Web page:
View of Rogue Valley from Wagner Butte

Place Names by George Wright

December 19, 1953
A long time ago, probably around fifty years of so, people settled on Hutton Creek a little south of the Oregon-California boundary. There are the remains of two sets of buildings several hundred yards apart so I would guess the two homesteads were taken out or perhaps they acquired the land by some other means.
Around 25 years ago people lived on one of the places and had a little herd of goats. For many years it was called the Goat Ranch, and probably still goes by that name.
I like those little places, and either one of them would be a nice place to call home for anyone who doesn't care too much for this so-called civilization.

December 20, 1953
Pilot Rock was first called Pilot Knob, and was the feeding ground for mountain sheep and the grizzly bear. It is a big, bluffy rock, and the area on its eastside is one of the roughest places in southern Jackson County, Oregon.
Pilot Rock can be seen for many miles, and for this reason it was one of the landmarks used by the early explorers. It was named long before northern California and southern Oregon were settled, and served as a guide-post before roads and trails were built through the country.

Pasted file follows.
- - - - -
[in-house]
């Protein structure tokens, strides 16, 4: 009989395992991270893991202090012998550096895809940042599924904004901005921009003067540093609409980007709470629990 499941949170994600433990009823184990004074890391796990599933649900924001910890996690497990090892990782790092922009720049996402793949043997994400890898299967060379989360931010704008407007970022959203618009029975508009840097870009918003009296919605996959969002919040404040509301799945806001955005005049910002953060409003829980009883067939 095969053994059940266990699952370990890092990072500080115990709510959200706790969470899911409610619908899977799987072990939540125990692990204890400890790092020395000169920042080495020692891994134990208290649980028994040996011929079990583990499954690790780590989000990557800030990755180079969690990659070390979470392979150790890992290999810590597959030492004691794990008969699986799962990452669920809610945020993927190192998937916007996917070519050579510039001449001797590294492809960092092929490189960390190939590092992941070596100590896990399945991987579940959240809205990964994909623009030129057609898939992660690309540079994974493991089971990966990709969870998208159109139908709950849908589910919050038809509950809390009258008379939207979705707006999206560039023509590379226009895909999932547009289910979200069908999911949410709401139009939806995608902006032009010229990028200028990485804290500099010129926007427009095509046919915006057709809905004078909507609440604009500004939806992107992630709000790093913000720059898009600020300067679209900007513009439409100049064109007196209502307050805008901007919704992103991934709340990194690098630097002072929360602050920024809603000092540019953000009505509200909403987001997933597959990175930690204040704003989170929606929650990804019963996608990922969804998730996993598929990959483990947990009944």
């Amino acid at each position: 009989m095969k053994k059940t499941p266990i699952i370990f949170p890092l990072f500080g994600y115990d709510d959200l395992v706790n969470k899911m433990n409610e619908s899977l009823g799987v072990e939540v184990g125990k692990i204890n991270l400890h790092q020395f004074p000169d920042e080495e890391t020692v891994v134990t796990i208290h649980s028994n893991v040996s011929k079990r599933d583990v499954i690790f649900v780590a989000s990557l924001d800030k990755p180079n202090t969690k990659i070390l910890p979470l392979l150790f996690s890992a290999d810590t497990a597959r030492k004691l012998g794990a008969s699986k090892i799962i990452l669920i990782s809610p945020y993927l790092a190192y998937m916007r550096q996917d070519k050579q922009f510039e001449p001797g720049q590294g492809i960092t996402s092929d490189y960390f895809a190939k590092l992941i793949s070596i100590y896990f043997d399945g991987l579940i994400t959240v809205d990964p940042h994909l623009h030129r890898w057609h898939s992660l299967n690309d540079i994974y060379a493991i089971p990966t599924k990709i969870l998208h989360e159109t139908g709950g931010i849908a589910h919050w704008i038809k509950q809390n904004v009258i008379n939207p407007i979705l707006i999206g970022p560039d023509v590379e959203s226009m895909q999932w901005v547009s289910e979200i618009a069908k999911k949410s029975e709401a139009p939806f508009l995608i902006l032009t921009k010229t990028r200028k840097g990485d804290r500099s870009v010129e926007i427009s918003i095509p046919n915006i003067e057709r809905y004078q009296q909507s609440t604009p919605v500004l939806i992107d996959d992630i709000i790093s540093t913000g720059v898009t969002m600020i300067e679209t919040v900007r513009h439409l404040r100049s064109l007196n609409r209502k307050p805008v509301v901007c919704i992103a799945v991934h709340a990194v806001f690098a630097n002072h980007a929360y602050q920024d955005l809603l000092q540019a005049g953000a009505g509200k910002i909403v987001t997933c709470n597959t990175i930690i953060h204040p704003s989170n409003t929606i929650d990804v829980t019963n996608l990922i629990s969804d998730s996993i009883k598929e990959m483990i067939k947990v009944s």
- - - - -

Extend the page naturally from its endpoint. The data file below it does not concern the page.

The Pilot Rock country must have been heaven for the wild things of the forest before the white man came with his firearms and his sheep and cattle. The timber and brush on the steep and rocky hillsides around Pilot Rock made it one of the last places the wildlife used to escape from the man and his rifle.
The notorious grizzly bear, Reelfoot, seemed to have been guided by his instinct and hatred for man to choose that rugged area as his headquarters and place for hibernation. He had for many years evaded the carefully laid plans of men to kill him for the twenty-seven hundred dollars reward offered by the cattlemen.
Many hunters had endured great hardships to hunt him down, but the hunters and dogs were no match for the wily old grizzly, who had lost three of his toes in a trap, and was carrying rifle bullets under his hide.
It was southeast of Pilot Rock, near Wildcat Gulch, where Reelfoot's career ended when he was killed, April 10, 1890, by William A. Wright and Purl Bean, after a fierce battle.